Dog Grooming Is Crucial -- Just Ask Cheeky, Who Lost Her Paws Because of Matted Fur
You might think that matted hair is only aesthetically unpleasant, but there are real health risks when a dog's coat becomes unmanageable. Consider the case of Derek Goldsmith and his dog Cheeky, perhaps the worst case of bad barbering outside of Sweeney Todd. Goldsmith, a 64-year-old man, is facing jail time before an English court because he allowed the hair on his dog's paws to become so matted that the paws had to be amputated.
Cheeky, a 14-year-old Shih Tzu cross, was rescued by the Royal Society for Prevention of Cruelty to Animals in August when neighbors called the authorities. Inspector Tony Woodley, who brought Cheeky in, told the Daily Mail that "This poor dog was so matted that there was simply no blood supply getting through to her paws so they fell off -- it was tragic. Together with rotten teeth, she was not in a good way."
Goldsmith pleaded guilty to animal cruelty in court Thursday (Nov. 14) and is scheduled to be sentenced in December.
Perhaps one of the most boneheaded -- and heartbreaking -- things about this case is that Goldsmith was aware of the problem for a long time. Cheeky's paws were so sensitive, and in so much pain, that she couldn't be walked outside. In court, prosecutor David Buck said that Goldsmith didn't take her in to a vet because he was afraid that she'd be taken away. And apparently with good cause, because that was what happened anyway. Goldsmith did at least try to cut the hair off himself, but Cheeky wouldn't let him near her.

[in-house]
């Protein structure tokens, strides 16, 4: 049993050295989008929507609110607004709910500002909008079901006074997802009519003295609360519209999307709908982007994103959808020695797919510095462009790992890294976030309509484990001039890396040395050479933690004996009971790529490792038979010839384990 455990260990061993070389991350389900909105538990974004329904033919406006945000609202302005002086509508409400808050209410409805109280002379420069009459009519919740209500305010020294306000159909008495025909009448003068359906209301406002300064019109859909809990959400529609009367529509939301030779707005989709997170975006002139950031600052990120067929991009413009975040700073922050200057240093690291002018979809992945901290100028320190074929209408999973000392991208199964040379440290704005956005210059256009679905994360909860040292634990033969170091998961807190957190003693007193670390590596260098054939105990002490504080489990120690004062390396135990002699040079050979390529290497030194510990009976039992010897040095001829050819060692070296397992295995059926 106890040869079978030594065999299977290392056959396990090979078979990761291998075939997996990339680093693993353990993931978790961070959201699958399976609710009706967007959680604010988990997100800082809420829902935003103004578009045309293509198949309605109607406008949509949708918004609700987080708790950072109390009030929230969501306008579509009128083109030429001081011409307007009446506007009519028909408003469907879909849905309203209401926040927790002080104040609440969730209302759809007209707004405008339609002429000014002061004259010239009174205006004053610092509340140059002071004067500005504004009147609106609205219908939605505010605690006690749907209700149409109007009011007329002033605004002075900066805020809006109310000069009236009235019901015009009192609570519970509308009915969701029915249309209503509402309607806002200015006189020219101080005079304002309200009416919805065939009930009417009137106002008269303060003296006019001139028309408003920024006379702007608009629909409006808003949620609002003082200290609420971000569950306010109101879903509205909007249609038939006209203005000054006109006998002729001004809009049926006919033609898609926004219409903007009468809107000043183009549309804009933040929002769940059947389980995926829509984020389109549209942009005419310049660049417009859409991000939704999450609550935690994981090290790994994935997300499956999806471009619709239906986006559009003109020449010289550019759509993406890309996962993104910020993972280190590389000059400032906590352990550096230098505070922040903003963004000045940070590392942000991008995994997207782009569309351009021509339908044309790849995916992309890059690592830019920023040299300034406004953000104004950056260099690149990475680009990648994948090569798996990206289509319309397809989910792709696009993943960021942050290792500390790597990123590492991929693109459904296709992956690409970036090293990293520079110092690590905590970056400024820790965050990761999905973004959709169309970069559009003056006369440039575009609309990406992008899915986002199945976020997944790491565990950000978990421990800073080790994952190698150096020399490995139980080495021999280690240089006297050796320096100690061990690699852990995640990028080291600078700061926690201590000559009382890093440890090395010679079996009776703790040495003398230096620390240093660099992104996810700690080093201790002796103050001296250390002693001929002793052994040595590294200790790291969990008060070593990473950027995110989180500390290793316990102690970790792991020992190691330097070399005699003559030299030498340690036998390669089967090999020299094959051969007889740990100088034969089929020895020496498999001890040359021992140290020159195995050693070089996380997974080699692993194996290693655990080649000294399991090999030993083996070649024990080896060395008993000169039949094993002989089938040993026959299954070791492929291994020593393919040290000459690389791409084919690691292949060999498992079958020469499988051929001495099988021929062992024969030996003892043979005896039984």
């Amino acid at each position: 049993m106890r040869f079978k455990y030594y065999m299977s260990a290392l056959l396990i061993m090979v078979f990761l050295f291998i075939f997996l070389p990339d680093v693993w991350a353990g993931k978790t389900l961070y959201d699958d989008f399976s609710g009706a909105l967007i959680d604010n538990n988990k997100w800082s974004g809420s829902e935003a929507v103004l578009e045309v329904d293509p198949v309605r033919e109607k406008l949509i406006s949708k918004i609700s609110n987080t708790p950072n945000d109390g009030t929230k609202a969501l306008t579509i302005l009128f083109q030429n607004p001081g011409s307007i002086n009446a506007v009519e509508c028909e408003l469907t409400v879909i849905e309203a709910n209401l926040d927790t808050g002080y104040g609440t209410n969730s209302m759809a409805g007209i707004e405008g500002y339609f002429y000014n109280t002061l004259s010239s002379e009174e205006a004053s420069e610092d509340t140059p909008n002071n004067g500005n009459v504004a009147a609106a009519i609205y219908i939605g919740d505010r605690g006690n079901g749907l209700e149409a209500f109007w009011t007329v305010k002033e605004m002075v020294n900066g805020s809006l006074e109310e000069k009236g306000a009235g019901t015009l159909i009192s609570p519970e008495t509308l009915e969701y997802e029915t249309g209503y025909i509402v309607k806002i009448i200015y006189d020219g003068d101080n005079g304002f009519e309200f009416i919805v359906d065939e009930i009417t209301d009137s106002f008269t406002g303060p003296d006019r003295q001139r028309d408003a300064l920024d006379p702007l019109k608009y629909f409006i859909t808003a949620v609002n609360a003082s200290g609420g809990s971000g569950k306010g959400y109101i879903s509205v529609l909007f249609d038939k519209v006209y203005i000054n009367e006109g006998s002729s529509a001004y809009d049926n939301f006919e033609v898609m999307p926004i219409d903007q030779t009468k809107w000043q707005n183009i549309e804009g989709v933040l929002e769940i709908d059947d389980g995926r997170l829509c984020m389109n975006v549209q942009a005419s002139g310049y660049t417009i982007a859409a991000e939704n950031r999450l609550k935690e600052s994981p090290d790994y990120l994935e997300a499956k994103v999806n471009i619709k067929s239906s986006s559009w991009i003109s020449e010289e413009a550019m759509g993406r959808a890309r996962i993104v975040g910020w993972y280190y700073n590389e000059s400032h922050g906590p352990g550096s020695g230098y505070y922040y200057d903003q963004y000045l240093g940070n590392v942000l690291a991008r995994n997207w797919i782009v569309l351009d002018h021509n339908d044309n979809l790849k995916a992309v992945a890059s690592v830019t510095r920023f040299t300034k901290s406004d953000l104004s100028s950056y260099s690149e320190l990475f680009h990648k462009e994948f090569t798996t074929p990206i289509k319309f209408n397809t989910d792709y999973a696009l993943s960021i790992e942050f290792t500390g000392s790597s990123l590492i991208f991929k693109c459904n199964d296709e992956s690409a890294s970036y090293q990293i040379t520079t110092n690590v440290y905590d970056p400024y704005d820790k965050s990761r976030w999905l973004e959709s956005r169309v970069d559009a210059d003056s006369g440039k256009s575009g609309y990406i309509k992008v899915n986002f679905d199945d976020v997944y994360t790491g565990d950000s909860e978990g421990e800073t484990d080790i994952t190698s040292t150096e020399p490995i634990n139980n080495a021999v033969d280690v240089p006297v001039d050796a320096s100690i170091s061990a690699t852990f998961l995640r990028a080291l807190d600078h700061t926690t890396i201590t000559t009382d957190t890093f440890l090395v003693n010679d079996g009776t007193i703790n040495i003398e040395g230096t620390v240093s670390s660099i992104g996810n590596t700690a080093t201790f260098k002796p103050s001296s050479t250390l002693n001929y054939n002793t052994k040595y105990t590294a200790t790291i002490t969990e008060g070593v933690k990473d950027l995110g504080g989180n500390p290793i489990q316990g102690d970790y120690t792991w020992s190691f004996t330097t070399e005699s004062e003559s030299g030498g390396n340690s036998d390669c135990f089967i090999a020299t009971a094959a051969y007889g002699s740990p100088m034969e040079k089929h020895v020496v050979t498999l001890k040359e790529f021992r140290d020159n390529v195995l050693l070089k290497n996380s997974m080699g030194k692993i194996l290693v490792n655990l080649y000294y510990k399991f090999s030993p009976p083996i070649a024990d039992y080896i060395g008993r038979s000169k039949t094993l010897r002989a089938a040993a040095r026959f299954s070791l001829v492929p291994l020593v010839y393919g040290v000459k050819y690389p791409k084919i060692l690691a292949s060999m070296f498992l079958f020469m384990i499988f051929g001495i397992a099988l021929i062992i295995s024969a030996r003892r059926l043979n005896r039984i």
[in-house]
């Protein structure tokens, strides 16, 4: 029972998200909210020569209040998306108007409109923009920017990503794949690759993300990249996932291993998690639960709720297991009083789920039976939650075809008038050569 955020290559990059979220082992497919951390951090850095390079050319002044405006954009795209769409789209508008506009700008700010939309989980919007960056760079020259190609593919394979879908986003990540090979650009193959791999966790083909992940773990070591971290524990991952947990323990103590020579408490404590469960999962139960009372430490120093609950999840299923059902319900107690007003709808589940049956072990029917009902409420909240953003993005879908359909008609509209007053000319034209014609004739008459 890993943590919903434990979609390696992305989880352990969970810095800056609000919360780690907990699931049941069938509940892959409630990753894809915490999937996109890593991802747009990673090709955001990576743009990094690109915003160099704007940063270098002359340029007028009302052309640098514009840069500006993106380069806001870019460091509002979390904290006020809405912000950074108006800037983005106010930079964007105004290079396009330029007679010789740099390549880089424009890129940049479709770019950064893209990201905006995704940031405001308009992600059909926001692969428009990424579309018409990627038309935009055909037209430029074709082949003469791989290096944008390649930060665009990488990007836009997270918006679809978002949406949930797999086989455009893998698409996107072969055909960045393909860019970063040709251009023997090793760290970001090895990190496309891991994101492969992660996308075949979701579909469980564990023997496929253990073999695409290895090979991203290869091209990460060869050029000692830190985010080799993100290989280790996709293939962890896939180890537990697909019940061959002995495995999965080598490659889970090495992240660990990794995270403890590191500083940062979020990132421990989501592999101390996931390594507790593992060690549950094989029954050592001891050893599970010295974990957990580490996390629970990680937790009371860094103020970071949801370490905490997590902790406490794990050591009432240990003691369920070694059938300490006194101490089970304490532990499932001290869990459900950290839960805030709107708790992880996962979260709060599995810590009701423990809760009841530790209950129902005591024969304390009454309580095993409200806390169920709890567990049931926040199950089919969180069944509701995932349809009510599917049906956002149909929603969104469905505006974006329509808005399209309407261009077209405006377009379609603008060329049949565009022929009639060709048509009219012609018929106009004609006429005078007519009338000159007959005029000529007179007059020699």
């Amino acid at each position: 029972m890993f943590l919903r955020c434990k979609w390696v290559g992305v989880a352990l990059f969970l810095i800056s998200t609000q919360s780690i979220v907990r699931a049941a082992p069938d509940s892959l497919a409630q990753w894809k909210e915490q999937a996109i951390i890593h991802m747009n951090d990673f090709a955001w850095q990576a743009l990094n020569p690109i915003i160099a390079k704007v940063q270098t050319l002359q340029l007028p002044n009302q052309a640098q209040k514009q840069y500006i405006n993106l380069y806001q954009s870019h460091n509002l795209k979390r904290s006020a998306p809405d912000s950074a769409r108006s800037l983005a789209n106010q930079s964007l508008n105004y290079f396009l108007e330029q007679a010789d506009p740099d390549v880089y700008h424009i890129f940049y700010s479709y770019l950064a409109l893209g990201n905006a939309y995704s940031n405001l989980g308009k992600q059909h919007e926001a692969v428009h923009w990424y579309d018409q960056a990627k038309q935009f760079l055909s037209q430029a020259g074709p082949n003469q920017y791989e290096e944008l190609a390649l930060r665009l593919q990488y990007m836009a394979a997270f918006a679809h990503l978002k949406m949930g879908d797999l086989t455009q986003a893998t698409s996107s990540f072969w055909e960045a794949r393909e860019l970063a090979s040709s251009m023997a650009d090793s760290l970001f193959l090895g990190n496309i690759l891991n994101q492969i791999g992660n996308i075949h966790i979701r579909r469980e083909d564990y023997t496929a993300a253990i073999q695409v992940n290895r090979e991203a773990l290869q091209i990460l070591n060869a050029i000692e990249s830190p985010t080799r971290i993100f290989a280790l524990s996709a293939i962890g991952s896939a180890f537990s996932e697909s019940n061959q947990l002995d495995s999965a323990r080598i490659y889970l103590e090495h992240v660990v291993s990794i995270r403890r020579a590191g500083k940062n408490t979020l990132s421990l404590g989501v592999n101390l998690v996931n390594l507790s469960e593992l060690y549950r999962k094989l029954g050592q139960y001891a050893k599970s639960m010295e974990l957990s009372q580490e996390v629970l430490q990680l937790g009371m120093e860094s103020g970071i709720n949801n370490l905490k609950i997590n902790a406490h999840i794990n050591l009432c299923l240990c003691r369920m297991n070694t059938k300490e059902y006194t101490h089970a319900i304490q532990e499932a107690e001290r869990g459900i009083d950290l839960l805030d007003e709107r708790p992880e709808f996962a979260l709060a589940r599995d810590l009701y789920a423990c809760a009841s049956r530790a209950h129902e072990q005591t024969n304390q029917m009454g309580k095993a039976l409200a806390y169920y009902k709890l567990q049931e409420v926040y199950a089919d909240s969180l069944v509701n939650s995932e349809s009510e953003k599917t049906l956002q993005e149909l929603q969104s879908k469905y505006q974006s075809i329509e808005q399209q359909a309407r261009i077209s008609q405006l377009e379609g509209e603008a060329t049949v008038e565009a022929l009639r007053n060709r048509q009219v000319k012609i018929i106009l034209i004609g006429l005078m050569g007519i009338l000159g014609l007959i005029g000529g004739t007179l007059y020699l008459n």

Unlike a lot of boneheads, Goldsmith doesn't sound terribly sadistic or malicious. He sounds like an old man who was ignorant about how to take care of his dog. In the end, of course, that didn't save Cheeky's paws, or her teeth. As RSPCA Inspector Woodley says, "Cheeky was in hospital for months and cost the RSPCA thousands. She was in a lot of pain. This was long-term neglect."
The one good thing to come out of this is that Cheeky now has a new life, a new home, and a new name. The RSPCA gave her a wheeled harness to get around without her front paws and rehomed her. Now called Florence, she's living with a woman named Karen Branagh, who says that the dog is adapting to life without paws.
"Florence is a little darling," Branagh told the Daily Mail. "She is doing very well and is adorable and she can now walk on carpet and soft grass."
That seems like a good note to end on; for every Bonehead, there should be at least one person to pick up the slack. Fortunately for Cheeky/Florence, there were whole teams of people there.